Our second day in Copán, we set out to see the Ruins. We were told that it was only about a fifteen or twenty minute walk, so Trent, Audrey, Evelyne and I ventured out of the small city in the direction we thought the ruins were. We meandered through the small city and weaseled our way to the outskirts of town where the paved road turned into a windy, dirt path. We soon discovered that it was definitely the wrong way, but it was beautiful and unspoiled.

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Once we reached the dirt path, we decided to turn around and ask for directions again. We had literally been next to the ruins, but instead of turning right at the end of the road we were originally on, we turned left (unbeknownst to us, the wrong way) and our fifteen to twenty minute walk turned into two hours.

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It was frustrating being lost, but it was amazing being able to see day-to-day life for the people of Copán. No tourists, nothing fancy or fake, it was just… real.

After we finally arrived at the ruins, we went to buy our passes. Of course they wanted our passports before they would issue us tickets. Since we were walking around an unknown city and had no need for our passports, or so we thought, we had them safely tucked away at Via Via, our hostel. Sweaty and frustrated, we headed back towards Via Via. Once we arrived, we were informed that the hostel had a shuttle that went to Luna Jaguar – the aguas termales (hot springs). So we paid for the shuttle and entrance passes to Luna Jaguar for 440 Lempiras (about $20), had some lunch and waited for the 1:00 shuttle to pick us up outside the hostel.

Then came the fun part. It’s only about 24 kilometers to the hot springs from Copan, but it takes about an hour because the roads are so bad. After about fifteen or twenty minutes, we turned onto a dirt road. Dirt road as in potholes half the size of a small car, only room for one vehicle, insane curves and for the majority of the ride you’re hugging the side of a mountain. I looked out the window once or twice when we were hugging the side of the mountain and it wasn’t such a good idea. However, once we finally arrived, we discovered the ride was definitely worth it.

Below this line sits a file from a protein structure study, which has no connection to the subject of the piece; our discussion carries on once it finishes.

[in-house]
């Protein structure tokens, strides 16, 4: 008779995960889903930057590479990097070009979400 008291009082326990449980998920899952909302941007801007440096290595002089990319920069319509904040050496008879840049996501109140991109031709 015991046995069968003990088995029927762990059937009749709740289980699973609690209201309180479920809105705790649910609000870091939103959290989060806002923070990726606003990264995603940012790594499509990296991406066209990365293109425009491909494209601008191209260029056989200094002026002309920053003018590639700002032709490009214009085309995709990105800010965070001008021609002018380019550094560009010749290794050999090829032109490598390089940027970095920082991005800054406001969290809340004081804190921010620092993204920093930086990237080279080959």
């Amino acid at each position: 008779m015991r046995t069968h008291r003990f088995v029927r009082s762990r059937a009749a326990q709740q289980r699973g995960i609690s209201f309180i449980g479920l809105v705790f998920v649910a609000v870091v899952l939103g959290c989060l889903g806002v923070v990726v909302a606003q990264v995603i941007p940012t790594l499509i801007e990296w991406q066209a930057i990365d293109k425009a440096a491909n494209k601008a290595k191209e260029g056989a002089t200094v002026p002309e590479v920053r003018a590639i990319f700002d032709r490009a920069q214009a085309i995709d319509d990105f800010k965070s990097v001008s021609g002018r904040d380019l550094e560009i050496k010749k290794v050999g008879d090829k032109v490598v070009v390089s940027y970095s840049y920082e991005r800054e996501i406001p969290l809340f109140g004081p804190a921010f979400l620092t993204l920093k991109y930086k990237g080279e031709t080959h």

The Luna Jaguar Spa was beautiful. Stone pathways connect thirteen pools, each filled with water at different temperatures. The higher up the mountain you go, the hotter the water becomes thanks to the volcanic spring. We were given a “tour” and told which pools were too hot to touch. At the very top of the mountain, overlooking the pools, there is a covered balcony where you can get a hot-stone or chocolate massage for 550 Lempiras (around $26).

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There were Maya replicas dotted all over the place.

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Trent, Audrey and Evelyne relaxing in one of the pools. That waterfall behind them was so hot you couldn’t touch it without getting severely burned.

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Audrey, me, Trent and Evelyne enjoying the afternoon at the springs.

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Me, Audrey and Trent having a mud bath. That cinder-block looking thing in the bottom left of the photo is full of cold, thick mud. You just cake it all over yourself and relax. I thought it felt disgusting, but it didn’t bother Audrey and Trent, and they had a blast putting it everywhere.

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Washing off the mud. :)

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The bridge that leads to the hot springs. The entrance side has a guard and is locked. Once you purchase tickets, you’re given a wristband. After you show your wristband to the guard, he will open the gate for you to cross the bridge. Locals come to the river to bathe and do laundry (there is no fee for river access), but paying visitors can cross the bridge and enjoy all that the springs have to offer other than just the river.